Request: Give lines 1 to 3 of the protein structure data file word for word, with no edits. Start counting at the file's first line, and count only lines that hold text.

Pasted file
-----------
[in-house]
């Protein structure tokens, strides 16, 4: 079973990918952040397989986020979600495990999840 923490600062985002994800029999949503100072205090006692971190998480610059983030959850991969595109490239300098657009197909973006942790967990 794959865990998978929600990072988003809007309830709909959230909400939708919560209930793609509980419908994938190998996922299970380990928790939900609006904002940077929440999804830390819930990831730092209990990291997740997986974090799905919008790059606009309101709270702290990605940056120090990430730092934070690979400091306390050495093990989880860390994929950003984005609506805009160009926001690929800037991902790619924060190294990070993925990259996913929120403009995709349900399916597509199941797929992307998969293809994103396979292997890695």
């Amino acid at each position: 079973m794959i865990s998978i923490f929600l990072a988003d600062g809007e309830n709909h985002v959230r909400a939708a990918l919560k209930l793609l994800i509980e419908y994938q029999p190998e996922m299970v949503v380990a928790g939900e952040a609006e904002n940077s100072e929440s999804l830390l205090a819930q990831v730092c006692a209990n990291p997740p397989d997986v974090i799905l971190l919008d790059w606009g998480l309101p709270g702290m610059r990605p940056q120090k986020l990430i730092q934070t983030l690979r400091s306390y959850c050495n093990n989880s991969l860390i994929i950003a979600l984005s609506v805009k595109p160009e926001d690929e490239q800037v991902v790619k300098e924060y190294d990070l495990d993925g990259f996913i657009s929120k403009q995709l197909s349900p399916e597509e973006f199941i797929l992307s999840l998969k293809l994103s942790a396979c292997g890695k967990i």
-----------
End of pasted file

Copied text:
[in-house]
């Protein structure tokens, strides 16, 4: 079973990918952040397989986020979600495990999840 923490600062985002994800029999949503100072205090006692971190998480610059983030959850991969595109490239300098657009197909973006942790967990 794959865990998978929600990072988003809007309830709909959230909400939708919560209930793609509980419908994938190998996922299970380990928790939900609006904002940077929440999804830390819930990831730092209990990291997740997986974090799905919008790059606009309101709270702290990605940056120090990430730092934070690979400091306390050495093990989880860390994929950003984005609506805009160009926001690929800037991902790619924060190294990070993925990259996913929120403009995709349900399916597509199941797929992307998969293809994103396979292997890695």
């Amino acid at each position: 079973m794959i865990s998978i923490f929600l990072a988003d600062g809007e309830n709909h985002v959230r909400a939708a990918l919560k209930l793609l994800i509980e419908y994938q029999p190998e996922m299970v949503v380990a928790g939900e952040a609006e904002n940077s100072e929440s999804l830390l205090a819930q990831v730092c006692a209990n990291p997740p397989d997986v974090i799905l971190l919008d790059w606009g998480l309101p709270g702290m610059r990605p940056q120090k986020l990430i730092q934070t983030l690979r400091s306390y959850c050495n093990n989880s991969l860390i994929i950003a979600l984005s609506v805009k595109p160009e926001d690929e490239q800037v991902v790619k300098e924060y190294d990070l495990d993925g990259f996913i657009s929120k403009q995709l197909s349900p399916e597509e973006f199941i797929l992307s999840l998969k293809l994103s942790a396979c292997g890695k967990i």